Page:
OK, I know that an int is usually 4 bytes, ranging from -2^31 to 2^31-1 for a signed int and 0 to 2^32-1 for an unsigned int. My question is simply, bit-wise (I know they are labelled in the code), how does it determine whether to show -2^31 or 2^32-1 if it was 11111111 11111111 11111111 11111111 in bits? Is there a 5th byte to tell the compiler what data type to treat the input as?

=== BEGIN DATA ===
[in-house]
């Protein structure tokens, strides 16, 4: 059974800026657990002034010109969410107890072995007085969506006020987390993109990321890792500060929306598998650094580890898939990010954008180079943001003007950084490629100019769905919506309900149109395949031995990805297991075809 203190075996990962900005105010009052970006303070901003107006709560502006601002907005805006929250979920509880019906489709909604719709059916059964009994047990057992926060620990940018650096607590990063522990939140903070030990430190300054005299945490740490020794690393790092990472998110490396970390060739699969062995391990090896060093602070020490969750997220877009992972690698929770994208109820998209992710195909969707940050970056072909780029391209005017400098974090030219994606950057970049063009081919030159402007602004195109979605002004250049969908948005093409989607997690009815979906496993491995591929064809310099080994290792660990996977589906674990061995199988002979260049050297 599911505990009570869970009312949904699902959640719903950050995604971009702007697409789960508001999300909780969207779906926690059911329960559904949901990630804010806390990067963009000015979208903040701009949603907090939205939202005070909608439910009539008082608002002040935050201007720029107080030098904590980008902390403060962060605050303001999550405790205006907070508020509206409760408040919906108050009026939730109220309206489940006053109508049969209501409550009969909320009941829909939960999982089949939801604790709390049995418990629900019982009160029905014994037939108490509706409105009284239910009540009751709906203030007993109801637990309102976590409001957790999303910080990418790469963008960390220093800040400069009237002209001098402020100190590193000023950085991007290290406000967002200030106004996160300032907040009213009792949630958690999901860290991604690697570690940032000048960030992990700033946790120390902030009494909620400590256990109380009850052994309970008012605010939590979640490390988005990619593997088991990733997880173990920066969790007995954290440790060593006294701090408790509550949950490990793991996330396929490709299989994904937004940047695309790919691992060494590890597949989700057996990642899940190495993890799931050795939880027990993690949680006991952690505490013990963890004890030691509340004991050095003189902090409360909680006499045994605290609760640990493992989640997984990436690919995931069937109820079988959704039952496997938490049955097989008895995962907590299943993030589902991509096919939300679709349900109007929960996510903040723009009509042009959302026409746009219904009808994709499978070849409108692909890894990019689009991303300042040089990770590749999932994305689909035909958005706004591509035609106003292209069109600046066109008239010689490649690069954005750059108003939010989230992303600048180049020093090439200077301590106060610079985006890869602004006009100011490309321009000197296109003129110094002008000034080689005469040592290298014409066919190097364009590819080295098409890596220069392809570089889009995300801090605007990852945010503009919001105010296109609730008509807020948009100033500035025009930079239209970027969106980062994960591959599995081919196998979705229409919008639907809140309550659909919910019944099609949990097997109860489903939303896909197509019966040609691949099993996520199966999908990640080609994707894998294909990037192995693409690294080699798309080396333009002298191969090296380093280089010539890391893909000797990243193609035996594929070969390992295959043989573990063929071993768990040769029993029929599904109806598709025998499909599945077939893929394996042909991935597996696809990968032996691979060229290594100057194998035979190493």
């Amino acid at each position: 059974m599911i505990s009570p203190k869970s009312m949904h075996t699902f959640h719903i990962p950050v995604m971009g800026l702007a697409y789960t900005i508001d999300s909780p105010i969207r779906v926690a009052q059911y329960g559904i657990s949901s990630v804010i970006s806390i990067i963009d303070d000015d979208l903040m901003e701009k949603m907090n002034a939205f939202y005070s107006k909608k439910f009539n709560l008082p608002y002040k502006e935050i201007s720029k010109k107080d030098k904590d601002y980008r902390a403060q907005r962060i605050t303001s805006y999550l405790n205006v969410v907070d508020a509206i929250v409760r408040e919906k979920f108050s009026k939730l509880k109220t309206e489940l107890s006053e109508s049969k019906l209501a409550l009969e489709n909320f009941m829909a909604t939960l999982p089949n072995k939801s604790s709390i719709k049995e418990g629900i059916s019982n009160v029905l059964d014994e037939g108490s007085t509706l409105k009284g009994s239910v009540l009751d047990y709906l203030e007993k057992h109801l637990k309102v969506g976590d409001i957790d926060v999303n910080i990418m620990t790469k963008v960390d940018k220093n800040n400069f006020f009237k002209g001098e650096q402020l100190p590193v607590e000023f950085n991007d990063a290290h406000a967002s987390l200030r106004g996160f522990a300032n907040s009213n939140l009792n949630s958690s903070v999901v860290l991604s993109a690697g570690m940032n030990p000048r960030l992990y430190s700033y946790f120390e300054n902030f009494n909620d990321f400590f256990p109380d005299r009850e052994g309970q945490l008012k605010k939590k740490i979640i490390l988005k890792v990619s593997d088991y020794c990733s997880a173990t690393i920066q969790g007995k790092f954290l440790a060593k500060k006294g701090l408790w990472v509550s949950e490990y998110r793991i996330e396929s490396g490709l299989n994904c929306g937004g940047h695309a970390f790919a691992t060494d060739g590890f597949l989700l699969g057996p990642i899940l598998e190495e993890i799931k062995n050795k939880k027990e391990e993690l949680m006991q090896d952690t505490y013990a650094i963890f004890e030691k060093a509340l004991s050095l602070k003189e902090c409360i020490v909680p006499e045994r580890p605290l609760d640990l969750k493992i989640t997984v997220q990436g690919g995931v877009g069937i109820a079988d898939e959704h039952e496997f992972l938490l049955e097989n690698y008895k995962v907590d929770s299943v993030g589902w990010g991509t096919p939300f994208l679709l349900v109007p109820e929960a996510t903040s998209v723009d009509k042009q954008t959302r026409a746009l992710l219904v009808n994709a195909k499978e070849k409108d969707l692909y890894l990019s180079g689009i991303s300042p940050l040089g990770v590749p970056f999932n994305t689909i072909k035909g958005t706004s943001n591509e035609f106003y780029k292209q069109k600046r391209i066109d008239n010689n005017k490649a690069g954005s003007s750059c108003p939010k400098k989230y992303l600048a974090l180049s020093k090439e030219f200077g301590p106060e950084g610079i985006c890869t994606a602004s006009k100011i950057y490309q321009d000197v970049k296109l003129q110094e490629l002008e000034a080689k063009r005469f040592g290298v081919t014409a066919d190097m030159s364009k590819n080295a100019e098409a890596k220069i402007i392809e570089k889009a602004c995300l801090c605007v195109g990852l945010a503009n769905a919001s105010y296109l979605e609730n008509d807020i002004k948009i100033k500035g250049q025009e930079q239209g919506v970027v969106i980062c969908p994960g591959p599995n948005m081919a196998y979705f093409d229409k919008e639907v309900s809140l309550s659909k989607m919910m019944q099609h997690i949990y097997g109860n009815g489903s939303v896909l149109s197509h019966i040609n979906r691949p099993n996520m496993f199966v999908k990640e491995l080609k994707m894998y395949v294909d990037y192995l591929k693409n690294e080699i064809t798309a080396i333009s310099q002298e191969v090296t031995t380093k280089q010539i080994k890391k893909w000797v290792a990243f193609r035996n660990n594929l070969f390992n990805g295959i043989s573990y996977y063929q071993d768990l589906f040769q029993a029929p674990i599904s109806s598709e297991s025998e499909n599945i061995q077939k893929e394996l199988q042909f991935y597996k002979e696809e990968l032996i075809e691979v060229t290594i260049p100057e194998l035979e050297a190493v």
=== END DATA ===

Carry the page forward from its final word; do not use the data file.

C++ is a statically typed language, meaning the type has to be known before hand at compile time. There's no way to differentiate binary data at runtime unless you do some inspection yourself and you come to a conclusion that this *looks* like it could be a float or you specify some sort of identifier yourself as well as some cases of polymorphism (dynamic_cast) - the computer can't tell what a type is just by looking at the binary data.